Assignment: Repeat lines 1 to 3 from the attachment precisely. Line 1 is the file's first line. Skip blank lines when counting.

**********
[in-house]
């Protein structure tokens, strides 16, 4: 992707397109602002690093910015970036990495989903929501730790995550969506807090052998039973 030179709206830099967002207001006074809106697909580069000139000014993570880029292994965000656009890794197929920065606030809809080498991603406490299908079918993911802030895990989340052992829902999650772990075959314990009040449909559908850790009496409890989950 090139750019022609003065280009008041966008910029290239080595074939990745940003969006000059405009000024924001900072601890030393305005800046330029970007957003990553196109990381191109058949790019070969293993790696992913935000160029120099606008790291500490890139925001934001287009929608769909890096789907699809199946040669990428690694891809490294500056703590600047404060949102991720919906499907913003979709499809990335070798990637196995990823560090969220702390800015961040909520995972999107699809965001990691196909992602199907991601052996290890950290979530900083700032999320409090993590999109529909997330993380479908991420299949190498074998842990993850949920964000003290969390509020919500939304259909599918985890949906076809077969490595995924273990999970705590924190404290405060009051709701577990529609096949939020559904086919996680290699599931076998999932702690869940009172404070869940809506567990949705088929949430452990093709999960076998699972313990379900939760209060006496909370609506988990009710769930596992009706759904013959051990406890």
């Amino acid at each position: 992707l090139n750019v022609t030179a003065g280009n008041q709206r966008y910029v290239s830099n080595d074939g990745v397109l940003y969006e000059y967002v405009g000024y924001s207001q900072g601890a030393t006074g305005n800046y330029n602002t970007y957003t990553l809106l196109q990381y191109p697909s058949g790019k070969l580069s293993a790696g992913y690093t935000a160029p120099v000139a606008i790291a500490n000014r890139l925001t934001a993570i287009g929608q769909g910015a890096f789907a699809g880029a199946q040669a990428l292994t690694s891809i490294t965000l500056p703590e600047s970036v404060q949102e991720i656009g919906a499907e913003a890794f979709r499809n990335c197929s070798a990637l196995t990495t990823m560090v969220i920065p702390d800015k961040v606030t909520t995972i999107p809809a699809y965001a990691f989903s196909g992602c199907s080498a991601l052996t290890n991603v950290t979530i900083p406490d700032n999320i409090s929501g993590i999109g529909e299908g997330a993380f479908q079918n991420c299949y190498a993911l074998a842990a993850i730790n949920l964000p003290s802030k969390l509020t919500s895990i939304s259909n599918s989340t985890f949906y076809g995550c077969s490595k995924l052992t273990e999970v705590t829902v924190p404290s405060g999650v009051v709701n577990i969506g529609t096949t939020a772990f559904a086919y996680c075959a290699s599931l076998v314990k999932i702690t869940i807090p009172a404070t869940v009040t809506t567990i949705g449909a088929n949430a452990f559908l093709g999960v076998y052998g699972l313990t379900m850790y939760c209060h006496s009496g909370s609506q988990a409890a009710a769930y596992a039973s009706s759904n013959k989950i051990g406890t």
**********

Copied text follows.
[in-house]
């Protein structure tokens, strides 16, 4: 992707397109602002690093910015970036990495989903929501730790995550969506807090052998039973 030179709206830099967002207001006074809106697909580069000139000014993570880029292994965000656009890794197929920065606030809809080498991603406490299908079918993911802030895990989340052992829902999650772990075959314990009040449909559908850790009496409890989950 090139750019022609003065280009008041966008910029290239080595074939990745940003969006000059405009000024924001900072601890030393305005800046330029970007957003990553196109990381191109058949790019070969293993790696992913935000160029120099606008790291500490890139925001934001287009929608769909890096789907699809199946040669990428690694891809490294500056703590600047404060949102991720919906499907913003979709499809990335070798990637196995990823560090969220702390800015961040909520995972999107699809965001990691196909992602199907991601052996290890950290979530900083700032999320409090993590999109529909997330993380479908991420299949190498074998842990993850949920964000003290969390509020919500939304259909599918985890949906076809077969490595995924273990999970705590924190404290405060009051709701577990529609096949939020559904086919996680290699599931076998999932702690869940009172404070869940809506567990949705088929949430452990093709999960076998699972313990379900939760209060006496909370609506988990009710769930596992009706759904013959051990406890």
């Amino acid at each position: 992707l090139n750019v022609t030179a003065g280009n008041q709206r966008y910029v290239s830099n080595d074939g990745v397109l940003y969006e000059y967002v405009g000024y924001s207001q900072g601890a030393t006074g305005n800046y330029n602002t970007y957003t990553l809106l196109q990381y191109p697909s058949g790019k070969l580069s293993a790696g992913y690093t935000a160029p120099v000139a606008i790291a500490n000014r890139l925001t934001a993570i287009g929608q769909g910015a890096f789907a699809g880029a199946q040669a990428l292994t690694s891809i490294t965000l500056p703590e600047s970036v404060q949102e991720i656009g919906a499907e913003a890794f979709r499809n990335c197929s070798a990637l196995t990495t990823m560090v969220i920065p702390d800015k961040v606030t909520t995972i999107p809809a699809y965001a990691f989903s196909g992602c199907s080498a991601l052996t290890n991603v950290t979530i900083p406490d700032n999320i409090s929501g993590i999109g529909e299908g997330a993380f479908q079918n991420c299949y190498a993911l074998a842990a993850i730790n949920l964000p003290s802030k969390l509020t919500s895990i939304s259909n599918s989340t985890f949906y076809g995550c077969s490595k995924l052992t273990e999970v705590t829902v924190p404290s405060g999650v009051v709701n577990i969506g529609t096949t939020a772990f559904a086919y996680c075959a290699s599931l076998v314990k999932i702690t869940i807090p009172a404070t869940v009040t809506t567990i949705g449909a088929n949430a452990f559908l093709g999960v076998y052998g699972l313990t379900m850790y939760c209060h006496s009496g909370s609506q988990a409890a009710a769930y596992a039973s009706s759904n013959k989950i051990g406890t």